The contribution title is a quote from the epitaph of the oldest Jewish gravestone from Ebenfurth of December 11, 1622.

A sensational find: 28 gravestones and gravestone fragments in Ebenfurth

Landesrabbiner Schlomo Hofmeister

State Rabbi Schlomo Hofmeister visiting the tombstones in Ebenfurth Castle

At the beginning of 2020, renovations in Schloss Ebenfurth 28 Jewish tombstones or tombstone fragments from the 17th century were found in the foundation of a wall that was built to protect against the Ottoman advance in 1683. The oldest tombstone has the date of death 8th Tevet 383 = December 11th 1622. The find can in any case be described as a sensation, since it was not known until now that these tombstones or tombstone fragments from the heyday of the Jewish community of Ebenfurth still exist.

Restaurierte Mauer im Schloss Ebenfurth, in deren Fundament die 28 jüdischen Grabsteine bzw. Grabstein-Fragmente 2020 gefunden wurden

Restored wall in Ebenfurth Palace, in the foundations of which the 28 Jewish tombstones or tombstone fragments were found in 2020

On the history of the Jews in Ebenfurth

When the building of the former Ebenfurth synagogue was razed in 1994, research into the city's Jewish history also began.[1]
The synagogue was on Annaplatz, later the shoemaker's house Mayer, in the middle of the Jewish quarter.[2] A gate to the synagogue with the Hebrew quote "This is the gate to the Lord, the righteous will enter there(Psalm 118.20 as Notarikon Z"h"l"iitz"i"b ") could be saved and renovated.

Possibly was already in the Middle Ages, before the so-called "Wiener Panic“, The complete annihilation or expulsion of the Jews from the Duchy of Austria, a Jewish community in Ebenfurth.

In any case, the resettlement took a very long time, only the expulsions from the duchies of Styria and Carinthia in 1496/97 led to a new settlement of Jews in Austria under the Enns. With imperial permission, those Jews who had not moved to Gorizia, Trieste or Istria or to Hungary, Bohemia and Moravia initially settled in the Hungarian border region in the area of ​​today's Burgenland, and a little later also in Lower Austria. In 1614 Jews were first documented in Ebenfurth.[3]

Between 1652 and 1671, Ebenfurth was the largest Jewish community of a total of 48 Jewish communities in Lower Austria. The Urbar of the rule of Ebenfurth from 1644 (HKA, Urbar No. 944) lists 25 houses in the city that are inhabited by Jews. In 1652, 1662 and 1666, 24 Jewish families were registered in Ebenfurth, in 1669 there were even 45 families. We do not know the reason for the strong growth of the Jewish population in just three years, at that time the Jewish population was about 20-30% of the population of Ebenfurther.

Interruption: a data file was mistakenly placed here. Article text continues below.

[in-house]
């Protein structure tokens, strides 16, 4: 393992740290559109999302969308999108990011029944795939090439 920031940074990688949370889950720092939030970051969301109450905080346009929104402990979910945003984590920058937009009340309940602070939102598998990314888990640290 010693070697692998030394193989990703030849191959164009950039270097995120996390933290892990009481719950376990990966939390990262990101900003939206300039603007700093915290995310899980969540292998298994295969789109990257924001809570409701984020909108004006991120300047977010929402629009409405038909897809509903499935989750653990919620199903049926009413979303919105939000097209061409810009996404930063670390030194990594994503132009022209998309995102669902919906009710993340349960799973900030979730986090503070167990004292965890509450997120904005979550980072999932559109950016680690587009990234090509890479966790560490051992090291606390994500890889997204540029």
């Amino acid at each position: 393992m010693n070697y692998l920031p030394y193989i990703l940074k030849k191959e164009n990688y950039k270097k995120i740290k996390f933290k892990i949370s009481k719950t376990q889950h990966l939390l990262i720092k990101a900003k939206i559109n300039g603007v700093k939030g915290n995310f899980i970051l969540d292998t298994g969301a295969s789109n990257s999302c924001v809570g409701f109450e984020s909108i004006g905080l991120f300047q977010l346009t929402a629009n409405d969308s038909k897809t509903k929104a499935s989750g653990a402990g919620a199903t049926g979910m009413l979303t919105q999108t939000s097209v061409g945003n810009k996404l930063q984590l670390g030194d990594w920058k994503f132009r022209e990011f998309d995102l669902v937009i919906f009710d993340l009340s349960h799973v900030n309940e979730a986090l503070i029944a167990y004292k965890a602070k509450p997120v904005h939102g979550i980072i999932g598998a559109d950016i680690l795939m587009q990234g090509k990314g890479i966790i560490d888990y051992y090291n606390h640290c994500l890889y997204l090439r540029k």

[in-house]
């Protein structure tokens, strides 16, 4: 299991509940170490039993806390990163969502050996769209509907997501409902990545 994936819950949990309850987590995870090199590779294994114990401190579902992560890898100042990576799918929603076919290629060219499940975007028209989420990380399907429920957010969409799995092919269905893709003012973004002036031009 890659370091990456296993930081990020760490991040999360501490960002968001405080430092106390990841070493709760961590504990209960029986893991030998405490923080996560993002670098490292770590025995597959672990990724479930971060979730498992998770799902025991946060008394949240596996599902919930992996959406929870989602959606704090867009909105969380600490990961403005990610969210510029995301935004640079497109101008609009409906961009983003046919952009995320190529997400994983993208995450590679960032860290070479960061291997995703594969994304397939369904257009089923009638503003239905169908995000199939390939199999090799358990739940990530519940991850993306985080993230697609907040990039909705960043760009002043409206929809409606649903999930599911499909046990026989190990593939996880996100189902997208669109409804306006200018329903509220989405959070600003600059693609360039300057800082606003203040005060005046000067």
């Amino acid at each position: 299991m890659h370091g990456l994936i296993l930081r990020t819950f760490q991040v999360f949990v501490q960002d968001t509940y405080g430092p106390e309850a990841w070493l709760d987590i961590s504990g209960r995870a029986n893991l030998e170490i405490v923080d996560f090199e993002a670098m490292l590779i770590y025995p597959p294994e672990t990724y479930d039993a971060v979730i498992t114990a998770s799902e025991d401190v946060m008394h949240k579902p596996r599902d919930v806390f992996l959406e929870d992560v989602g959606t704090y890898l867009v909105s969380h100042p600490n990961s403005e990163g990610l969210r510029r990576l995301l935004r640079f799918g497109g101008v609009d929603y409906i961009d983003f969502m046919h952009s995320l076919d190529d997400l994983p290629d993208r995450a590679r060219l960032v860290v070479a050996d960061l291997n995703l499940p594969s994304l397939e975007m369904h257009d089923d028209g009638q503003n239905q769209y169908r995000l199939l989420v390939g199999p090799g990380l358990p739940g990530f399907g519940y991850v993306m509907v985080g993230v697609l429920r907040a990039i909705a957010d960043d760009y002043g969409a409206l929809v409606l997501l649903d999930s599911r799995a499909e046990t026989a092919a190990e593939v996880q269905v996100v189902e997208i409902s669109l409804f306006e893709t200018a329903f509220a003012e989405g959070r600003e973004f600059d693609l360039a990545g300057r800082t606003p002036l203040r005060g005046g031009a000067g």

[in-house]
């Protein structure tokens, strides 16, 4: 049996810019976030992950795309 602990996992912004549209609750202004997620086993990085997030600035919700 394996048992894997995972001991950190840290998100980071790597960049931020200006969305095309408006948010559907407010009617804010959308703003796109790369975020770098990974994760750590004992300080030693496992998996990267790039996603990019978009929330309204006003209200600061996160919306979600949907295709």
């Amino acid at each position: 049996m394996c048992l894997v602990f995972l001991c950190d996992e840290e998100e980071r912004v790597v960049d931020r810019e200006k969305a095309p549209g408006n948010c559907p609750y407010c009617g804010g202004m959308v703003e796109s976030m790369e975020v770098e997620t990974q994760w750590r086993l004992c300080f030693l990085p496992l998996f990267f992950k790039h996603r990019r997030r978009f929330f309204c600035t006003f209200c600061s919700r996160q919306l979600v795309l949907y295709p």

The Ebenfurther Jews were mainly active in the minting sector, crafts and similar activities were prohibited to the Jews.

... in a report of the Court Chamber Archives on April 28, 1622, 'Gold, Silver, Groschen, Halbpazen in the Truchen' by Israel Marxen and Solomon, both 'Judt von Ebenfurth' is reported ... A deputy of the Landjuden was a 'Phöbus from Ebenfurth ', who was responsible for the tax distribution around 1666. Furthermore, in a statement dated July 24, 1662, an estimate deputy 'H. Feibisch Ebenfurter Judt called 'Beloved'. The tax assessment on August 3, 1662 was: 116 guilders 24 Kr, the rest was on April 17. 1663 due in the same amount.[4]

The eviction of the Jews of Ebenfurther began on August 26, 1671. From 1671 we have little information about Jewish life in the city. Only after 1867 did some families resettle in Ebenfurth.

The so-called Anschluss in March 1938 sealed the beginning of the end of every Jewish life in Ebenfurth. In 1941, 47 Jews of unknown origin were forced laborers of the estate administration in Ebenfurth.

[1] Philapitsch Anton, Die Juden in Ebenfurth, in: David, 7th year, No. 26, September 1995, 12f. [Back from footnote (1)]

[2] Glatz Sandra, synagogues of the Middle Ages and early modern times in the Lower Austria area. Virtual reconstruction of the synagogues of Oberwaltersdorf and Ebenfurth (diploma thesis), Vienna 2013, pp. 60ff; Genée Pierre, Synagogue in Austria, Vienna 1992, 40. [Back from footnote (2)]

[3] Brugger Eveline, Keil Martha and others, History of the Jews in Austria, Vienna 2013, 237ff; Staudinger Barbara, Gantze Dörffer full of Jews, Vienna 2005, esp. 93 [Back from footnote (3)]

[4] Philapitsch Anton, Die Juden in Ebenfurth, in: David, 7th year, No. 26, September 1995, 12f. In 1581 Ebenfurth became the pawn of the gentlemen of Unverzagt. Gundacker continued to sell. The founding of the Jewish community coincided with their time and the castle received its current appearance. [Back from footnote (4)]

Although from the Jewish perspective, so to speak, off-topic, an almost unbelievable network discovery can also be mentioned here: The only surviving sound recording of the Austrian Nobel Peace Prize winner Bertha von Suttner (as Aunt Boulotte) in Ebenfurth Palace, on May 23, 1904. Thanks Silvia Freudensprung-Schöll for finding and advice!